[Objective - In neurology the objective evaluation of improvement of paresis on every-day practice. The aim of this study was to develope and test a small 3-d acceleration measuring device and validate its usefulness. Patients and methods - We collected data from 17 mild and medium severity hemiparetic, bedridden acute ischaemic and hemorrhagic stroke patients and compared with data of 22 control subjects. The devices were attached to the paretic and non-paretic extremities and any movements (m/s2) and movement-durations were registered (24h). The data of movement-monitors were compared also with the changes of National Institute of Health Stroke Scale and European Stroke Scale. The electromiograph-sensor of polysomnograph has been used for validation. Results - Mild differences could be found in the use of dominant and non-dominant upper extremities of control persons. The control persons used their upper extremities more frequently than the stroke patients. Our data showed significant correlation with National Institute of Health Stroke Scale. Higher values on the scores were accompanied with less intensive use of extremities. We found a correlation between the consiousness level of patients and their activity of upper extremities. If the patients had severe consiousness disturbances they used significantly less their upper extremities. Conclusion - Our device sensitively detected the movement-differences between paretic and non-paretic extremities and can be used for quantitative evaluation of patient's neurological and consciousness status.]

All articles in the issue

Related contents

Clinical Neuroscience

Cholinesterase inhibitors and memantine for the treatment of Alzheimer and non-Alzheimer dementias

BALÁZS Nóra , BERECZKI Dániel, KOVÁCS Tibor

In aging societies, the morbidity and mortality of dementia is increasing at a significant rate, thereby imposing burden on healthcare, economy and the society as well. Patients’ and caregivers’ quality of life and life expectancy are greatly determined by the early diagnosis and the initiation of available symptomatic treatments. Cholinesterase inhibitors and memantine have been the cornerstones of Alzheimer’s therapy for approximately two decades and over the years, more and more experience has been gained on their use in non-Alzheimer’s dementias too. The aim of our work was to provide a comprehensive summary about the use of cholinesterase inhibitors and memantine for the treatment of Alzheimer’s and non-Alzheimers’s dementias.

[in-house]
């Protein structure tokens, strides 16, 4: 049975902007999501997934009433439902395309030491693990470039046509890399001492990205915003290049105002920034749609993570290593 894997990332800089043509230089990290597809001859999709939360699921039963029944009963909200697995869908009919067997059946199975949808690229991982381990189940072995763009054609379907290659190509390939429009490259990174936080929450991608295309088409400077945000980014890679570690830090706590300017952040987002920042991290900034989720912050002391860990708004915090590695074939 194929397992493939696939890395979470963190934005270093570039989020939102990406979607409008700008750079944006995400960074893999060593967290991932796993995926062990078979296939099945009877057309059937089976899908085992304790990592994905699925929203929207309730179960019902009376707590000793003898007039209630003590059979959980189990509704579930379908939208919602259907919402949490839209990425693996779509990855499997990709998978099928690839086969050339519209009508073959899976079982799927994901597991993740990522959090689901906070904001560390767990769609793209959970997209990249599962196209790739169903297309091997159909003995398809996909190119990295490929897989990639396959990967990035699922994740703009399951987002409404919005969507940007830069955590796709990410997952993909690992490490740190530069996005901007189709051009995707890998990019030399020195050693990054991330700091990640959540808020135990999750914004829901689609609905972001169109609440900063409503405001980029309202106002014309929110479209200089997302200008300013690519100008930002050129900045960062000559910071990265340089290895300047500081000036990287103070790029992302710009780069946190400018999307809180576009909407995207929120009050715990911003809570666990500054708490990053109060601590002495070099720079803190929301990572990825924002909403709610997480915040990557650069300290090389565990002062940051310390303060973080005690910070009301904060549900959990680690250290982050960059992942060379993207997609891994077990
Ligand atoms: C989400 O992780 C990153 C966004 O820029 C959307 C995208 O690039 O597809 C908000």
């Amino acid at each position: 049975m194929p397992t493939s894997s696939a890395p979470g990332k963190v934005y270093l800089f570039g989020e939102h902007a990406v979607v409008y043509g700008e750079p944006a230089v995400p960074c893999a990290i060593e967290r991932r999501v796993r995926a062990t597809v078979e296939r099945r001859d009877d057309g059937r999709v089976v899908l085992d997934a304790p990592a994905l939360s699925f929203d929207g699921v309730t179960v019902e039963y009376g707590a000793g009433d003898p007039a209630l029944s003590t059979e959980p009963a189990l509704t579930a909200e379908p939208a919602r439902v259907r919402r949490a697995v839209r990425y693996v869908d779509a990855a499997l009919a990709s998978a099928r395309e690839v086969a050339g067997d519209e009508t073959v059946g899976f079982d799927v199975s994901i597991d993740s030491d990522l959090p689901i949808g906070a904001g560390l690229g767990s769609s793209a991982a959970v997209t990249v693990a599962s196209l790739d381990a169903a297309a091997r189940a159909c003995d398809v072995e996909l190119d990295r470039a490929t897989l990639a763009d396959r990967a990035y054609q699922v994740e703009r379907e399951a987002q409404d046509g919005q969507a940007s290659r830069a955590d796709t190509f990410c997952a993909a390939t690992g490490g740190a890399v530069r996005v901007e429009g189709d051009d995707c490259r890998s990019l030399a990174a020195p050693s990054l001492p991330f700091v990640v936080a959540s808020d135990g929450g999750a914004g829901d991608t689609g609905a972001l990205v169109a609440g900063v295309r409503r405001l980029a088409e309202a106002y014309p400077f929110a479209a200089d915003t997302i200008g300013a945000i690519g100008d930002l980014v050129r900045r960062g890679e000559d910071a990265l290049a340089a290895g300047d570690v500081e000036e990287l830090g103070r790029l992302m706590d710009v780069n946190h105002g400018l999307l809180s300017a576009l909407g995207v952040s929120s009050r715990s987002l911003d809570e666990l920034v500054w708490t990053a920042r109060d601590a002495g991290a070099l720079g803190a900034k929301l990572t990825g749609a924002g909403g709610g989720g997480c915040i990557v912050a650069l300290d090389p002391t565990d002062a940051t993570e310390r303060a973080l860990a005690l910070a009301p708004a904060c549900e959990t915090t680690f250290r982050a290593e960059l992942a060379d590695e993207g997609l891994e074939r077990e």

Clinical Neuroscience

[Investigating cognitive impairment in communities of practice – lessons learned]

VAJER Péter, JANCSÓ Zoltán, CSENTERI Orsolya, SZÔLLÔSI Gergô József, ANDRÉKA Péter

[In the “Three Generations for Health” programme, general practitioners were responsible for screening for dementia in their practices using mini-COG and Mini Mental State Examination. The aim was to present the screening results of those included, their assessment by the doctor and the further fate of the patients. After mini-COG test, MMSE test was performed in case of suspected dementia. The examiner categorized the result as abnormal or no abnormal, recorded the referral, and recorded the data in an online interface. Our study is a cross-sectional study; the evolution and distribution of the parameters described in the objectives are described with raw case numbers and proportions. Patients aged 55 years and over were recruited consecutively. Only those cases (29 730) where mini-COG and MMSE test results were available, their assessment by the physician, and referral data to specialist care were analyzed. The Mini-COG test revealed that 64% of the subjects were suspected of cognitive decline. Misclassification occurred in 13 015 cases, with 21% of the Mini-Cog test scores matching cognitive decline and 21% of lesions considered abnormal by GPs. The MMSE test raised the suspicion of dementia in 34% of the sample (10 174 people), with 4 262 (42%) of the participating GPs considering the result abnormal. 11% (2095 people) of people with abnormal Mini-Cog test scores and 17% (1709 people) of people with suspected dementia based on MMSE test scores were referred to specialist care. Our study assessed the practice of detecting cognitive decline in primary health care. The tools adopted for screening for dementia were used by practices, but the assessment of results and referral of suspected cases of dementia to specialist care were below the expected level. There is a need to improve primary care providers’ knowledge of dementia detection and treatment and to strengthen links with specialist care.]